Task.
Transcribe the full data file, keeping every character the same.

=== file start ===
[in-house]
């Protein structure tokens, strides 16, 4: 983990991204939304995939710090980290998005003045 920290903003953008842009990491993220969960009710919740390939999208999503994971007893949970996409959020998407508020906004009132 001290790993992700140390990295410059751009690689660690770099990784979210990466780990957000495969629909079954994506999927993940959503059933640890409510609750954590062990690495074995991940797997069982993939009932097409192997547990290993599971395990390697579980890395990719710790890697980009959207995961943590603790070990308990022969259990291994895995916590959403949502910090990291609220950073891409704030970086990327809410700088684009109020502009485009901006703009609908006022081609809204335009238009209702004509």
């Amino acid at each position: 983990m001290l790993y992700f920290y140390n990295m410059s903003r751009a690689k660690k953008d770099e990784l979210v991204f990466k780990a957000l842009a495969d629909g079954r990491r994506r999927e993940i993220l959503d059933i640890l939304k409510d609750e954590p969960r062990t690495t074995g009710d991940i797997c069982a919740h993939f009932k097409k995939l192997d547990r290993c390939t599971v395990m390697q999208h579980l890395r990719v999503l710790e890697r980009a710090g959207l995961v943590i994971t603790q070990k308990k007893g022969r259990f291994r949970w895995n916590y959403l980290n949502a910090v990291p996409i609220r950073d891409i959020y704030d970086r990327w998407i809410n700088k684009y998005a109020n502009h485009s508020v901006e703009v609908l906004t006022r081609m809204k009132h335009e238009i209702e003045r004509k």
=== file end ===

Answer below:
[in-house]
């Protein structure tokens, strides 16, 4: 983990991204939304995939710090980290998005003045 920290903003953008842009990491993220969960009710919740390939999208999503994971007893949970996409959020998407508020906004009132 001290790993992700140390990295410059751009690689660690770099990784979210990466780990957000495969629909079954994506999927993940959503059933640890409510609750954590062990690495074995991940797997069982993939009932097409192997547990290993599971395990390697579980890395990719710790890697980009959207995961943590603790070990308990022969259990291994895995916590959403949502910090990291609220950073891409704030970086990327809410700088684009109020502009485009901006703009609908006022081609809204335009238009209702004509």
């Amino acid at each position: 983990m001290l790993y992700f920290y140390n990295m410059s903003r751009a690689k660690k953008d770099e990784l979210v991204f990466k780990a957000l842009a495969d629909g079954r990491r994506r999927e993940i993220l959503d059933i640890l939304k409510d609750e954590p969960r062990t690495t074995g009710d991940i797997c069982a919740h993939f009932k097409k995939l192997d547990r290993c390939t599971v395990m390697q999208h579980l890395r990719v999503l710790e890697r980009a710090g959207l995961v943590i994971t603790q070990k308990k007893g022969r259990f291994r949970w895995n916590y959403l980290n949502a910090v990291p996409i609220r950073d891409i959020y704030d970086r990327w998407i809410n700088k684009y998005a109020n502009h485009s508020v901006e703009v609908l906004t006022r081609m809204k009132h335009e238009i209702e003045r004509k």